FN: Where are we in the M&A cycle?

SP: There are going to be little [companies] you can theoretically pick up cheap, but they all think they’re worth more than they really are.

CS: One thing that has emerged [from this recession] is that everyone has better balance sheets, broadly speaking. But whether they can obtain financing at competitive rates, that’s another question. And when [buyers] look at [acquisitions], they have to ask, “What will drive the business next year?”

Christopher Svezia

Pick: Skechers USA Inc.’s core business has stabilized, and their $40 average retail price plays to them very well. They have a combination of very tight inventory, an improving business in the U.S. and an improving trend on the international side. … Near-term, if they can stabilize their business, there’s an opportunity on the margin in the third quarter. As you go into the fourth quarter and the first half of 2010, the comparisons are ridiculously favorable. And then throw in Shape-Ups. They’ve obviously found something there, and they’re Skecherizing it.

Pan: Columbia Sportswear Co. has made a lot of the wrong steps to grow the business, and it’s coming back to haunt them. In footwear, they’ve gone through three SVPs, and they’ve finally found the right guy and have some people in place. There’s probably some opportunity on the footwear side, but it’s a tough space to exploit, given their positioning. But the apparel is really killing them. A lot of other brands are doing a better job in this environment. They need to show they can drive the business.

Sam Poser

Pick: Steven Madden Ltd. has the best speed to market, and they’re the most focused at retail, all the way up the line [of their brands]: LEI, Fabulosity, Candie’s, Madden Girl, Steve Madden, Steven and Elizabeth & James. It’s all really appealing to the same girl, just with different amounts of money in her pocket. The men’s business may finally see some leveling off in the back half of this year, and [the company] couldn’t have as good a wholesale business without their retail business, regardless of how well it does. As long as they can stay focused and stay ahead of the game, we expect them to continue to gain momentum going forward.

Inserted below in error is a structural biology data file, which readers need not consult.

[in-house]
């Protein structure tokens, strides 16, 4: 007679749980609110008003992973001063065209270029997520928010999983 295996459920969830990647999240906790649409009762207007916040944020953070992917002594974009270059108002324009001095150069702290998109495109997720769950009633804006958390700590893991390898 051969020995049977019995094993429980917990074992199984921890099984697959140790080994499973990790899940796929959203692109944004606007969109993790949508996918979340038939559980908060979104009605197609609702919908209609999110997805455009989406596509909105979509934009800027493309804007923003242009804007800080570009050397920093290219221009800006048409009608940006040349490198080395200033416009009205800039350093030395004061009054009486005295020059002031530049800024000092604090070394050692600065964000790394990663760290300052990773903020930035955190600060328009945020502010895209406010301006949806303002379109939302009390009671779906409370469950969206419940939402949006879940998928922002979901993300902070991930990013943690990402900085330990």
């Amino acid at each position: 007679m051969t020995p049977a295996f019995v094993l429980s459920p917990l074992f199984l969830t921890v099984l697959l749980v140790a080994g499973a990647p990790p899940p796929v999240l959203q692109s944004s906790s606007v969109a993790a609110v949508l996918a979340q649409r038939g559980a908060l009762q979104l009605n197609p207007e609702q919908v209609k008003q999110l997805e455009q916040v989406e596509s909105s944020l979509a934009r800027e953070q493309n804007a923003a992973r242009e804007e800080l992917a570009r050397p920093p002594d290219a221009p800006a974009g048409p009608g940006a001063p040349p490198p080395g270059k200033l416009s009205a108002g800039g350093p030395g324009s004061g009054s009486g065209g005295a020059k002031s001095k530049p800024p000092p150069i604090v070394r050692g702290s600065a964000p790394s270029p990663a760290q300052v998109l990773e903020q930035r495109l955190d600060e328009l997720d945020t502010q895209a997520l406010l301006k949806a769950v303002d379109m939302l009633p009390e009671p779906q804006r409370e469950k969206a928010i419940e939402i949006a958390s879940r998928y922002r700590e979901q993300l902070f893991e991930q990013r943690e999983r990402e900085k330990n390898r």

Pan: Nike Inc. is the least bad of the major athletic guys, but I don’t think that’s a reason to own the stock. Inventory levels in constant dollars are high. They’re making lots of decisions to gain floor space, but not necessarily to protect the brand. They wouldn’t have gone [into the family footwear channel] a few years ago, but there’s just nowhere to go but down. Through the middle of the third quarter, they have currency headwinds and they’re not going to cut their [expenses] this year. Nike has been a leader of the pack when it all related to sport, but now their biggest initiative is NikeID, which is driven from fashion. I think we’ve passed the peak on Nike.

Kate McShane

Pick: Nike is our top pick for the next 12 months. We’re trying to stick to an investment thesis where we’re recommending companies that are in control of their own destiny, that are controlling inventories, have a very strong balance sheet and have brands that are still taking share.

Pan: We have a sell on Under Armour Inc. It’s a bit of a valuation call. Even in the best case, if you believe their long-term growth rate of 20 percent to 25 percent on the top line, it’s going to be very hard to have that on the bottom line, based on the amount they’re going to have to spend to make their footwear business a legitimate business to expand the brand. We expect some deleverage there, which should result in a lower valuation.

Scott Krasik

Pick: Steven Madden is one of the few companies with a business model that can work when retailers have the upper hand. The exciting aspect of what they’re doing now is expanding their distribution — not the Steve Madden brand, but the LEI initiative at Wal-Mart and Fabulosity at JCPenney. They also leveraged their balance sheet for the acquisition of SML Brands, which is private-label handbags at Wal-Mart. That’s a $10 million contributor in sales this year, and will be $40 million next year. They talked about a couple of other small deals, perhaps on the men’s side, but they’re not going to blow their cash. [The company] has got one of the best balance sheets in the industry, a business model that can work in good times and bad, and every single person in the company is laser-focused on putting out good product.

Pan: Whereas Steve Madden has a business model to perform well in any market, Kenneth Cole Productions Inc. has a business model that doesn’t seem to perform well in any market. They did so much in terms of trying to rebrand Kenneth Cole that they lost their core customer, and private label has taken a big share of that business. They have a retail division that is an albatross around their neck. Their creative genius, who is the founder of the brand, is pulled in a lot of different ways, and you’ve got a major turnaround trying to be achieved in the worst retail environment in many years.